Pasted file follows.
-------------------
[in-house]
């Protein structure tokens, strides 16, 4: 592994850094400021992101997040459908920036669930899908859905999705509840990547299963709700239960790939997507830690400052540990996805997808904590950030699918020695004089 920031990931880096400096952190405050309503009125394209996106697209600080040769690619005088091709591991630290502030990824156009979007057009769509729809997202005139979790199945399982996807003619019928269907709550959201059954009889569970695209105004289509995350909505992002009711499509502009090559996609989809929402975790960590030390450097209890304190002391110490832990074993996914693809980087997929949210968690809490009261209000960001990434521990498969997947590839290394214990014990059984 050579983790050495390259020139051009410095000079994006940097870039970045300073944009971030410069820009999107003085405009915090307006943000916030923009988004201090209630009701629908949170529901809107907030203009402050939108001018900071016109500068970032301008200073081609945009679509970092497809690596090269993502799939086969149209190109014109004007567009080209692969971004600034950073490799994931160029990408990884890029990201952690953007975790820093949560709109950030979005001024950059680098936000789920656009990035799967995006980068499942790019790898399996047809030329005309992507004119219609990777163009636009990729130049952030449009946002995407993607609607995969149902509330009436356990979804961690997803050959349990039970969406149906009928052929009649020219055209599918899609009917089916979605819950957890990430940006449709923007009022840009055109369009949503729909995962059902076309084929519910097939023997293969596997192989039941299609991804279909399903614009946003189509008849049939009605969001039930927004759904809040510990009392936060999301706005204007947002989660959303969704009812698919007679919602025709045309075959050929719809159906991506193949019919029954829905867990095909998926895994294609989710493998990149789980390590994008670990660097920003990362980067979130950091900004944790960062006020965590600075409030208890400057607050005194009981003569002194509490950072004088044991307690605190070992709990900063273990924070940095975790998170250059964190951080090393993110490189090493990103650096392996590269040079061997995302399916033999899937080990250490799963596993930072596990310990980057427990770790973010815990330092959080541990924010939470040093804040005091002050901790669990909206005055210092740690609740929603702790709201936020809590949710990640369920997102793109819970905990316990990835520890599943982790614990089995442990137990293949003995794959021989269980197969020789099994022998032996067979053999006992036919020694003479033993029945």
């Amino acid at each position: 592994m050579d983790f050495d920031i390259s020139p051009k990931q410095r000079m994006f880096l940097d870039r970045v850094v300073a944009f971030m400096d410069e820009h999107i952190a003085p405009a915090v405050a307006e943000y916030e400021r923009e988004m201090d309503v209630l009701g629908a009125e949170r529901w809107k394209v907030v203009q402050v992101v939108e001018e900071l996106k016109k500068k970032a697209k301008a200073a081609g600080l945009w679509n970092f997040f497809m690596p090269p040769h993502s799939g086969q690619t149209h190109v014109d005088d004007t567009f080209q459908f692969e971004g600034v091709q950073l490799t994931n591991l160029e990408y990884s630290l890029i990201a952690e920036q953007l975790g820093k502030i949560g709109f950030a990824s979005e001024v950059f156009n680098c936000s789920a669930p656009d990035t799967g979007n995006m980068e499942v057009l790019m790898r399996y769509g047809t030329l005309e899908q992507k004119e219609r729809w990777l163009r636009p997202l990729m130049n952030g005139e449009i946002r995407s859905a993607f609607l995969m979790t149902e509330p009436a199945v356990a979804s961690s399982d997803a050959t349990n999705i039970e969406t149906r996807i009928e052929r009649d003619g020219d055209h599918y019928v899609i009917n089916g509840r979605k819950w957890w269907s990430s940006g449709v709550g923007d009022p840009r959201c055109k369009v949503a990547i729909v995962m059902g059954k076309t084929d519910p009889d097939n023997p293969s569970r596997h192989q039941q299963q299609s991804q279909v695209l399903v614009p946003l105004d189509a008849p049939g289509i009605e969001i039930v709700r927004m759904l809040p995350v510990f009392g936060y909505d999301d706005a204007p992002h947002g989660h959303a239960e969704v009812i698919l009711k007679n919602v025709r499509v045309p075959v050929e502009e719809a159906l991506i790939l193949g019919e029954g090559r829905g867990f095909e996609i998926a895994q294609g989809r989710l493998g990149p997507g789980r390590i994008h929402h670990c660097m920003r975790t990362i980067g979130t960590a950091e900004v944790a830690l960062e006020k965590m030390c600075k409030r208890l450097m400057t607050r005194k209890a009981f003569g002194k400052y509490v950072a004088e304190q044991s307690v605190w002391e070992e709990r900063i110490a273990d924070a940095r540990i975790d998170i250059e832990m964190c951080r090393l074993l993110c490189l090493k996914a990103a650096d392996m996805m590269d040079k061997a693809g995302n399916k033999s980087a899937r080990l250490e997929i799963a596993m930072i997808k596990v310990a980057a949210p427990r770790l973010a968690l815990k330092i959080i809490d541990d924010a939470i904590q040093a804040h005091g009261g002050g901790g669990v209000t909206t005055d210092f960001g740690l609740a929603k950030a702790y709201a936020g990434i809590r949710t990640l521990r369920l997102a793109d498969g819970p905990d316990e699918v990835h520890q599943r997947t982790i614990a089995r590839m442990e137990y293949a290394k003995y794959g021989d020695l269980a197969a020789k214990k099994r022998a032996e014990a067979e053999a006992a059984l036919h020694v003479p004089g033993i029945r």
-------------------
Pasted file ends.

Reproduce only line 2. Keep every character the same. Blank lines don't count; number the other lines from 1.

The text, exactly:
């Protein structure tokens, strides 16, 4: 592994850094400021992101997040459908920036669930899908859905999705509840990547299963709700239960790939997507830690400052540990996805997808904590950030699918020695004089 920031990931880096400096952190405050309503009125394209996106697209600080040769690619005088091709591991630290502030990824156009979007057009769509729809997202005139979790199945399982996807003619019928269907709550959201059954009889569970695209105004289509995350909505992002009711499509502009090559996609989809929402975790960590030390450097209890304190002391110490832990074993996914693809980087997929949210968690809490009261209000960001990434521990498969997947590839290394214990014990059984 050579983790050495390259020139051009410095000079994006940097870039970045300073944009971030410069820009999107003085405009915090307006943000916030923009988004201090209630009701629908949170529901809107907030203009402050939108001018900071016109500068970032301008200073081609945009679509970092497809690596090269993502799939086969149209190109014109004007567009080209692969971004600034950073490799994931160029990408990884890029990201952690953007975790820093949560709109950030979005001024950059680098936000789920656009990035799967995006980068499942790019790898399996047809030329005309992507004119219609990777163009636009990729130049952030449009946002995407993607609607995969149902509330009436356990979804961690997803050959349990039970969406149906009928052929009649020219055209599918899609009917089916979605819950957890990430940006449709923007009022840009055109369009949503729909995962059902076309084929519910097939023997293969596997192989039941299609991804279909399903614009946003189509008849049939009605969001039930927004759904809040510990009392936060999301706005204007947002989660959303969704009812698919007679919602025709045309075959050929719809159906991506193949019919029954829905867990095909998926895994294609989710493998990149789980390590994008670990660097920003990362980067979130950091900004944790960062006020965590600075409030208890400057607050005194009981003569002194509490950072004088044991307690605190070992709990900063273990924070940095975790998170250059964190951080090393993110490189090493990103650096392996590269040079061997995302399916033999899937080990250490799963596993930072596990310990980057427990770790973010815990330092959080541990924010939470040093804040005091002050901790669990909206005055210092740690609740929603702790709201936020809590949710990640369920997102793109819970905990316990990835520890599943982790614990089995442990137990293949003995794959021989269980197969020789099994022998032996067979053999006992036919020694003479033993029945």